Kezia Dugdale said recently that were Corbyn to become leader, they’d be ‘Carping on the sidelines for years’. This comment was eerily similar to Tony Blair’s former director of political operations, John Mcternan’s view.
‘No one supporting him (Corbyn) thinks he is going to win. Politics is about winning power’.
This rather pitiful attitude displayed by both Dugdale and Mcternan is symbolic of Labour’s inability to contemplate how superficial and insincere they sound. ‘Carping on the sidelines’ would give them much more traction than abstaining on the sidelines will.
The SNP’s victory is evidence that a manifesto with policies to the left, can win support. Had the
SNP stood in England in May, they would have likely won a lot of support. This was evident in Nicola Sturgeon’s strong UK wide support during the televised debates, prompting many to Google the question ‘Can I vote for the SNP if I live in England?’ It is worth noting that May’s General Election saw a record low 13% Conservative vote In Scotland. As the Tories continue to fade, Labour seem to show no interest in entertaining social democratic politics. This is why they face near certain damnation at the ballot box next year.
Kezia Dugdale has been seen publicly drinking from Jim Murphy’s Poison Chalice. Ken Macintosh, to his credit, has supported Corbyn’s right to stand and has expressed his desire for a fully devolved Scottish Labour Party, but is unlikely to win. Even if he did, Scotland is so skeptical of Labour now. The recent bi-election wins for the SNP only provides further proof. Overcoming the SNP’s thriving support is too big an ask while Labour flounder down South.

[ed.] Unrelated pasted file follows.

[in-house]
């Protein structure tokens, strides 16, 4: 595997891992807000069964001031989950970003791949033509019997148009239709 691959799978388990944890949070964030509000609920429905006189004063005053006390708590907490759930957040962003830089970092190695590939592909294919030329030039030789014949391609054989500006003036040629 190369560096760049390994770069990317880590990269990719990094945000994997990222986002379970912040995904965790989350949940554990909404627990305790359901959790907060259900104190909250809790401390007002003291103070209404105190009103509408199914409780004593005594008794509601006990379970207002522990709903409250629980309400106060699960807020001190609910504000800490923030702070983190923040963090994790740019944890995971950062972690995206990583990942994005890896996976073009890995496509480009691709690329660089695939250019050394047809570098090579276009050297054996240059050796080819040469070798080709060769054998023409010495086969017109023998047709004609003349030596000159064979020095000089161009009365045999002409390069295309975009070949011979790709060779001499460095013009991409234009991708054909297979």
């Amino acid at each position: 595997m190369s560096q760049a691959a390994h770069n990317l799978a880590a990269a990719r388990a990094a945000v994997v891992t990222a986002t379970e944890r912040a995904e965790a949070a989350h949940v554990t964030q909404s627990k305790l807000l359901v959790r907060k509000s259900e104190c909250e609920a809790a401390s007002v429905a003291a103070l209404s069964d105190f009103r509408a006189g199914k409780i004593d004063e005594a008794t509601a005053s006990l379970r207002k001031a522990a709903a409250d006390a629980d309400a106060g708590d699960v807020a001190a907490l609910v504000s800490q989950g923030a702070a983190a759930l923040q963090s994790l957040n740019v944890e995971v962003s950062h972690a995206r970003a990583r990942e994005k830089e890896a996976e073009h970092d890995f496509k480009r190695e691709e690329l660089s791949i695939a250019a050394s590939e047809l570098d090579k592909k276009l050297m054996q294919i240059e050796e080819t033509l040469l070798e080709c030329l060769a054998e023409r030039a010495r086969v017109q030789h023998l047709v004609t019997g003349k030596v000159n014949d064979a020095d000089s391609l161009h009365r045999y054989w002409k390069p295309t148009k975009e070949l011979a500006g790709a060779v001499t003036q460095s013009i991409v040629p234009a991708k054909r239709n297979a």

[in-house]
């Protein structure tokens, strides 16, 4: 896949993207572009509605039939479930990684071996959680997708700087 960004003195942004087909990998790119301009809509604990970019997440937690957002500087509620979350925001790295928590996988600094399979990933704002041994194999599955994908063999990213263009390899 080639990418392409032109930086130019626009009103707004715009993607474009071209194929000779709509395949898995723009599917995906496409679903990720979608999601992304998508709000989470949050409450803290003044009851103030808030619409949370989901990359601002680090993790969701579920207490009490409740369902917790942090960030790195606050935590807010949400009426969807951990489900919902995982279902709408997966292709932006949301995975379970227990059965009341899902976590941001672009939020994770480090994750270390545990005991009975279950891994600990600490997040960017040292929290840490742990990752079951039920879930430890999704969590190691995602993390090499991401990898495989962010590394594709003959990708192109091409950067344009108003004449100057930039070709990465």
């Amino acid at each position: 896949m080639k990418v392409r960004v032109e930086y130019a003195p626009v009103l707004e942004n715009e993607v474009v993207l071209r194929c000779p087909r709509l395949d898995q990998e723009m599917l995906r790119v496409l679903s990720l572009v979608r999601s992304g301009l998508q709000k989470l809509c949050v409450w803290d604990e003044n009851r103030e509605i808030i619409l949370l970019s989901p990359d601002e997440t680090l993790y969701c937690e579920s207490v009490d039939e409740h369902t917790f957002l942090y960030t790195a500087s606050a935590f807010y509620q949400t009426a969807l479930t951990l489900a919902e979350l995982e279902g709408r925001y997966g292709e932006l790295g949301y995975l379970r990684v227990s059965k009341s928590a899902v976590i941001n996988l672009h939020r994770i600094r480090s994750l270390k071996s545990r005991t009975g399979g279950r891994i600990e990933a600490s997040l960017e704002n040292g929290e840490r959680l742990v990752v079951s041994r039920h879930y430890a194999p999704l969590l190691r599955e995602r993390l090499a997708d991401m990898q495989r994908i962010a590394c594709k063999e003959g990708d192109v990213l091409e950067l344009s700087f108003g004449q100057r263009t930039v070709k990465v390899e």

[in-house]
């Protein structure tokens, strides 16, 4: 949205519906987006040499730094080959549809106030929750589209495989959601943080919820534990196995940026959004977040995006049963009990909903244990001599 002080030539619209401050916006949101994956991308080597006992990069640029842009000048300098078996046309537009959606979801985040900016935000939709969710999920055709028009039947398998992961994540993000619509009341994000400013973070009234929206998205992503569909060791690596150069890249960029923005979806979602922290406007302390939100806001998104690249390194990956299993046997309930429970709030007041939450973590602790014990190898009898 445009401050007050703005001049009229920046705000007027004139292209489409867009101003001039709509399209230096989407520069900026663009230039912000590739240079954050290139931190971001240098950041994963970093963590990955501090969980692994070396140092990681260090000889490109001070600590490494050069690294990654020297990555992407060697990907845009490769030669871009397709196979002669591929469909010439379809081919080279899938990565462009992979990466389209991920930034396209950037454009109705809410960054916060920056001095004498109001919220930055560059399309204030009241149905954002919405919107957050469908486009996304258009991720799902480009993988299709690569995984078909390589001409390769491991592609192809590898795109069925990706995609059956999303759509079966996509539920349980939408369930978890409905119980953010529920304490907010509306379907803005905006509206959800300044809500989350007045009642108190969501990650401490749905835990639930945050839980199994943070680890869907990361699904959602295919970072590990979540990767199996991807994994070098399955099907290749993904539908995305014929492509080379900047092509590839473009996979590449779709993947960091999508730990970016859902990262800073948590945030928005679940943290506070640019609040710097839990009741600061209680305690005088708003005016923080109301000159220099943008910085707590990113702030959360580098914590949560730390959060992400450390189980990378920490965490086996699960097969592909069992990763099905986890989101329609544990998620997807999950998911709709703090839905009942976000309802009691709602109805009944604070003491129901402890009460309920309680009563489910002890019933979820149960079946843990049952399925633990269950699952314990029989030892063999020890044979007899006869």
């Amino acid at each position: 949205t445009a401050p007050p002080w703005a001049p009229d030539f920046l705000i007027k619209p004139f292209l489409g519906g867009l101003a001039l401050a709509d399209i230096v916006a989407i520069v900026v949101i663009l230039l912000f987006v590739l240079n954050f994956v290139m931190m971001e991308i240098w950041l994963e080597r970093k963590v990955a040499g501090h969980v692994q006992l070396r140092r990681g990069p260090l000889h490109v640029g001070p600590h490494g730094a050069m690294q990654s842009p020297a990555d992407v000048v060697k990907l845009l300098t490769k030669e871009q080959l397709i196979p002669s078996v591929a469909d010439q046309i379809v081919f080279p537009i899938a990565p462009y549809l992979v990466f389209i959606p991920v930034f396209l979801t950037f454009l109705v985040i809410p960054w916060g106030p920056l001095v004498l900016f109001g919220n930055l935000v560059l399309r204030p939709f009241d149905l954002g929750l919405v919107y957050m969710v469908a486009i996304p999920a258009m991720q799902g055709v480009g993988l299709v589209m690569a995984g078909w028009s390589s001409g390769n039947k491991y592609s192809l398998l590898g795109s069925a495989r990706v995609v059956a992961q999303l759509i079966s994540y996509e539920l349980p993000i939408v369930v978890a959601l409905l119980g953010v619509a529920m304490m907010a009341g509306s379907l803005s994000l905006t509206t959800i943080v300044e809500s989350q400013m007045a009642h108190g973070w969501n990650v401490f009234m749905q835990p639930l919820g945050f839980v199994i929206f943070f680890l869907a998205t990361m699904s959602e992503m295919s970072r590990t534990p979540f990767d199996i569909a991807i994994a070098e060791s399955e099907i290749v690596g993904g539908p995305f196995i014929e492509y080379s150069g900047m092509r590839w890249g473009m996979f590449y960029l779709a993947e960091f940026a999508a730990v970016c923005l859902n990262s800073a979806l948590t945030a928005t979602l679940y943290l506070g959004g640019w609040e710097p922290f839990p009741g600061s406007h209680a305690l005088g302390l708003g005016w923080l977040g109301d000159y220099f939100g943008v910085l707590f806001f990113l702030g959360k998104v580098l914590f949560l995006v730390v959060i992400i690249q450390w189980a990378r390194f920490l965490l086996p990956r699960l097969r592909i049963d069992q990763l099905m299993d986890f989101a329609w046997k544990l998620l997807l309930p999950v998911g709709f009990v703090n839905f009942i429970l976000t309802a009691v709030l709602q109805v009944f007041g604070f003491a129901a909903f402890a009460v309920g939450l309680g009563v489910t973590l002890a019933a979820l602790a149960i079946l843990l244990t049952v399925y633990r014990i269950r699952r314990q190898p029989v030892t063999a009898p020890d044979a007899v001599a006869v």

This swell of grassroots Labour support, seeing a sharp rise in membership, is something I would never have expected 6 months ago. Whether Jeremy Corbyn has the look or the personality that many thought Ed Miliband didn’t have, is really irrelevant. He represents a broader European wide challenge to Neo Liberalism. People can see how genuine Corbyn is purely because he has the courage of his convictions. He has never sold out his ethics, where others in the party historically have.
From as far back as the Tony Blair era, they have been bleeding the essence of what defined them. Now, Labour has lost so much blood, it has turned blue. The abolishment of clause 4, the move away from trade union funding to business funding and the prevention of a Scottish devolved minimum wage to name but a few, has shaped what we see today.
One of the many problems Jeremy Corbyn faces if he does win is his politics being too progressive for his party to accommodate in its current form. Writer Will Self articulated the significant width and breadth of Labour when he called them ‘Too Broad a Church.
‘On the right you have people who are affectively Neo-Liberals…and on the left you have in some cases, entryist Marxists.’
A win for Corbyn would expose this. There is already a very significant split in opinions within the Party. At this point anyway, an official split seems more likely than a complete overhaul.